Probably the most famous Tiki drink alongside the Mai Tai, the Zombie is a tall drink that packs a punch, and can quite easily make the imbiber feel like a member of the undead.
It sounds like something that is a horrible Halloween party drink, but in actuality, the Zombie has a longstanding history, and is deserving of quite a bit of respect. Created by Donn Beach, the Zombie has multiple variations and recipes, partly due to Donn’s desire to experiment with liquor, but more so on account of his secretive personality (DeGroff 190). The Zombie, historically, became a sanctioned cocktail, with an imposed limit of no more than two, since it is a behemoth of a drink that in one glass is the equivalent of three or four able bodied cocktails due to sheer alcohol content (Ibid). The recipe that we take as the principle version of the Zombie, known as the 1934 version, is from the notes of an employee, Dick Santiago, who was a waiter at the eponymously named restaurant Don the Beachcomber: this waiter shared his notes with Jeff Berry enabling the cocktail to be understood in the way it was meant to be drunk; Berry is known as Beachbum Berry and is an expert on the history of Tiki drinks (Ibid). The version which was published posthumously by Donn’s wife Phoebe, while called definitive, is less of a drink and more of a monstrosity, overwhelming all the mixers with pure unadulterated alcohol (Ibid).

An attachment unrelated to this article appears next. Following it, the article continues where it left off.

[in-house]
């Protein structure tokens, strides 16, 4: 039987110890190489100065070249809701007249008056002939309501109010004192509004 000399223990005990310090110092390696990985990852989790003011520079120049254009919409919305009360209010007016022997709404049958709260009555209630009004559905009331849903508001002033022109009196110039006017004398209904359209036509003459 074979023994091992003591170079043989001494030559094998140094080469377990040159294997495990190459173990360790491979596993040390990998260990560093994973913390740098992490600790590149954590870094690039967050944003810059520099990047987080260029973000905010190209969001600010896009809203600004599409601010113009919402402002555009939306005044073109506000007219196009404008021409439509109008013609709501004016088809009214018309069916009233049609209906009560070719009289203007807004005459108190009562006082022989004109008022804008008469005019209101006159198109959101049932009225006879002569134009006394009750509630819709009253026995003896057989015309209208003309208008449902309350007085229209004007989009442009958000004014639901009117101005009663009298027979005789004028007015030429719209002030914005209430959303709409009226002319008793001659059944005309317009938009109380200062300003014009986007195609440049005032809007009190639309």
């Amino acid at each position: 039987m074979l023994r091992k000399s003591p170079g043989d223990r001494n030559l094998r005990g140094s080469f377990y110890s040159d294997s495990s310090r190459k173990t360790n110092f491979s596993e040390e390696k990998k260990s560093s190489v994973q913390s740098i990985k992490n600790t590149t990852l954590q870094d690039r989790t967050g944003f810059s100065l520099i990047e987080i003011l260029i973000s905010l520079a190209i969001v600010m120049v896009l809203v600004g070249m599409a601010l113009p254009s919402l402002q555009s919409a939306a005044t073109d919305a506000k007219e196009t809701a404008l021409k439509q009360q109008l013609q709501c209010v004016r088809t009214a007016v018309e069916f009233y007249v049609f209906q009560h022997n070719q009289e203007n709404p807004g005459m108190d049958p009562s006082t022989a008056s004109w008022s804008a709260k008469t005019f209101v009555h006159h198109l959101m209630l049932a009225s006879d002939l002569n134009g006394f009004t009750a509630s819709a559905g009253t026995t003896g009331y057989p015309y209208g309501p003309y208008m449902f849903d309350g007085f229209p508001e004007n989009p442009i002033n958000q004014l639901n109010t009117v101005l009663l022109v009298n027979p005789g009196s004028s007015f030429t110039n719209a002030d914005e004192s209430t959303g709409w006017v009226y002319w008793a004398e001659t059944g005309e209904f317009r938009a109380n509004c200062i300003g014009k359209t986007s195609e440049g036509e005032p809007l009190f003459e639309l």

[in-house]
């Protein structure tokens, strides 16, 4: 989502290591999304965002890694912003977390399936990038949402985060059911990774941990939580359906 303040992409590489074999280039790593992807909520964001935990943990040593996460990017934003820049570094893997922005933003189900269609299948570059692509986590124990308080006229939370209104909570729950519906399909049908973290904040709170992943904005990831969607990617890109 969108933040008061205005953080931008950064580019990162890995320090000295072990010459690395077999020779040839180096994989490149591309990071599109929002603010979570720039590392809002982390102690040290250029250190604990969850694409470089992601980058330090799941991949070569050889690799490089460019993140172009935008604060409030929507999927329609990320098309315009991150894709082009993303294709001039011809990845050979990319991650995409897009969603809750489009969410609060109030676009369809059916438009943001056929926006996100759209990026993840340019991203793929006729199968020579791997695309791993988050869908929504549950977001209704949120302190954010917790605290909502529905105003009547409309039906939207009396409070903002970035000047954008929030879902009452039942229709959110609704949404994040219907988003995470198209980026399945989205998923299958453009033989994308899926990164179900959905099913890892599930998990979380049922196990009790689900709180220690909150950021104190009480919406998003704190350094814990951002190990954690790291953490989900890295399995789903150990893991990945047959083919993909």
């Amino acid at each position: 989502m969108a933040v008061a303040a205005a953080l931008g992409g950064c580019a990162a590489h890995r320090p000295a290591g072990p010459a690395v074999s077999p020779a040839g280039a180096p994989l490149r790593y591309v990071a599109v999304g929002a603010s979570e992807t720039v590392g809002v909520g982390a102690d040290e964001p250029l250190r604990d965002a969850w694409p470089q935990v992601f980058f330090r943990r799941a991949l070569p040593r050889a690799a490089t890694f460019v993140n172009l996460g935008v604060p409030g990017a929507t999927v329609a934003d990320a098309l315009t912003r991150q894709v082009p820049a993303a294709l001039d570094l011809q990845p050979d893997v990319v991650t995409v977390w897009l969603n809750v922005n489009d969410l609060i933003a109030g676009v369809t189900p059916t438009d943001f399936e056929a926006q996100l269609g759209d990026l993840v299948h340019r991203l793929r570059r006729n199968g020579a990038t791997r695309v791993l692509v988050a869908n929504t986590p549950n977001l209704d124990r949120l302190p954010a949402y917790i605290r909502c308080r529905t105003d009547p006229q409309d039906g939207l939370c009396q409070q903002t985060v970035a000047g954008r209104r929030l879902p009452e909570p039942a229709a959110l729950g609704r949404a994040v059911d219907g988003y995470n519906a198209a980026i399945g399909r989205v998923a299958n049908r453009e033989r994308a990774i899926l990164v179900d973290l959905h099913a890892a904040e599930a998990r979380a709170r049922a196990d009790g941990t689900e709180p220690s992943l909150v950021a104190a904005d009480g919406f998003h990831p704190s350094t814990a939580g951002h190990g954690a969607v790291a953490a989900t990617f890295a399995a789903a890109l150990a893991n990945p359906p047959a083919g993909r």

The Tiki cocktail. Historically it is an interesting aspect of the entire cocktail time-line. Originally invented by Pacific Islanders, their drinks were social rituals, praxis which attended to social solidarity and mystical experiences in the individual thanks to powerful narcotic plants (Berry 24). The origins of the tropical drink, at least in spirit, come from the Kava Bowl, the hallucinogenic mixture of plants; yet, the movement towards what we recognize as a cocktail is the product of Navy Grog, which was created as a mixture of lime juice and rum in order to prevent scurvy, a drink that became a cocktail inherent to the British sailor (Ibid 25). We see a lot of experimentation with rum, known originally as Kill-Devil thanks to religious and medical concerns over the evil nature of the drink, both in the Caribbean but also in the United States, at least with the flip, a mixture of beer, rum and molasses heated using a loggerhead (Ibid; Curtis 71, 83).
The idea of the Tiki drink owes its’ origin to Donn, whose original name was Ernest Raymond Beaumont-Gantt (Berry 26). Donn capitalized on the United States desire for the foreign, the tropical, something reminiscent of the ethnographic trend towards the oriental savageness of the South Pacific, let alone anything native and exotic. But furthermore, Donn was capable at creating an illusion, an atmosphere that promoted that sensation, and instilling the consumer with a sense of being a part of that exotic mystical land through food and cocktails and decor. His greatest rival was Trader Vic, another great proprietor and creator of cocktails who instilled the air of Tiki with life: yet, after the Vietnam war, the popular obsession with that corner of the world diminished, partly thanks to disillusionment (Ibid 28-29).